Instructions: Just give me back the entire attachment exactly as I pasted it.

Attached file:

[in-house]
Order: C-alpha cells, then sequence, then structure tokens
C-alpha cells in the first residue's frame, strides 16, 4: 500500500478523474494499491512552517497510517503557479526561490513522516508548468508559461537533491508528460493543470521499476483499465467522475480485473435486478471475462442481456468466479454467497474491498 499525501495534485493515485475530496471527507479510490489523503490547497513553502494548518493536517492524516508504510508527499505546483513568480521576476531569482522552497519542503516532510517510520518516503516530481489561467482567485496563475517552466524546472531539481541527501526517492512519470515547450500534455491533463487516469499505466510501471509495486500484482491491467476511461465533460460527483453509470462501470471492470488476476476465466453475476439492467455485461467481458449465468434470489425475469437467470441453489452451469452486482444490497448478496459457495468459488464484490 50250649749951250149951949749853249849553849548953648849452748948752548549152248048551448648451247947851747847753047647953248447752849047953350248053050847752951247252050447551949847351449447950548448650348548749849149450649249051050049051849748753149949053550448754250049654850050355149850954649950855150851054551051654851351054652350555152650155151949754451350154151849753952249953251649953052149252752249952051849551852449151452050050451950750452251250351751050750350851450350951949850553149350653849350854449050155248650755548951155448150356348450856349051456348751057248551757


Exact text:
[in-house]
Order: C-alpha cells, then sequence, then structure tokens
C-alpha cells in the first residue's frame, strides 16, 4: 500500500478523474494499491512552517497510517503557479526561490513522516508548468508559461537533491508528460493543470521499476483499465467522475480485473435486478471475462442481456468466479454467497474491498 499525501495534485493515485475530496471527507479510490489523503490547497513553502494548518493536517492524516508504510508527499505546483513568480521576476531569482522552497519542503516532510517510520518516503516530481489561467482567485496563475517552466524546472531539481541527501526517492512519470515547450500534455491533463487516469499505466510501471509495486500484482491491467476511461465533460460527483453509470462501470471492470488476476476465466453475476439492467455485461467481458449465468434470489425475469437467470441453489452451469452486482444490497448478496459457495468459488464484490 50250649749951250149951949749853249849553849548953648849452748948752548549152248048551448648451247947851747847753047647953248447752849047953350248053050847752951247252050447551949847351449447950548448650348548749849149450649249051050049051849748753149949053550448754250049654850050355149850954649950855150851054551051654851351054652350555152650155151949754451350154151849753952249953251649953052149252752249952051849551852449151452050050451950750452251250351751050750350851450350951949850553149350653849350854449050155248650755548951155448150356348450856349051456348751057248551757